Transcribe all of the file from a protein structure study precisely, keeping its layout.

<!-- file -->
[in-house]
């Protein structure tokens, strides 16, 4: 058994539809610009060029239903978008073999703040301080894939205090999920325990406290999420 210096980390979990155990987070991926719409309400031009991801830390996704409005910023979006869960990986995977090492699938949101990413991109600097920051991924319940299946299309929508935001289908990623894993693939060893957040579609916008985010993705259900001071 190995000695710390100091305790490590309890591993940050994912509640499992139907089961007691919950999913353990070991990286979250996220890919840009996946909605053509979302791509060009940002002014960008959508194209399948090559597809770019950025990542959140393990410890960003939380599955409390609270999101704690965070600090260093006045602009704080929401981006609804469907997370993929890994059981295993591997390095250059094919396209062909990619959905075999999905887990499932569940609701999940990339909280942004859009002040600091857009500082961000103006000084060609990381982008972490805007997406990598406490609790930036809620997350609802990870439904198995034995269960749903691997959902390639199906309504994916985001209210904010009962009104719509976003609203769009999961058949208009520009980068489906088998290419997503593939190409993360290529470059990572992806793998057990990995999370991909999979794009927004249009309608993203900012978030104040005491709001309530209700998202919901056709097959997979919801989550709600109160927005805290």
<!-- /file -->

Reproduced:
[in-house]
């Protein structure tokens, strides 16, 4: 058994539809610009060029239903978008073999703040301080894939205090999920325990406290999420 210096980390979990155990987070991926719409309400031009991801830390996704409005910023979006869960990986995977090492699938949101990413991109600097920051991924319940299946299309929508935001289908990623894993693939060893957040579609916008985010993705259900001071 190995000695710390100091305790490590309890591993940050994912509640499992139907089961007691919950999913353990070991990286979250996220890919840009996946909605053509979302791509060009940002002014960008959508194209399948090559597809770019950025990542959140393990410890960003939380599955409390609270999101704690965070600090260093006045602009704080929401981006609804469907997370993929890994059981295993591997390095250059094919396209062909990619959905075999999905887990499932569940609701999940990339909280942004859009002040600091857009500082961000103006000084060609990381982008972490805007997406990598406490609790930036809620997350609802990870439904198995034995269960749903691997959902390639199906309504994916985001209210904010009962009104719509976003609203769009999961058949208009520009980068489906088998290419997503593939190409993360290529470059990572992806793998057990990995999370991909999979794009927004249009309608993203900012978030104040005491709001309530209700998202919901056709097959997979919801989550709600109160927005805290």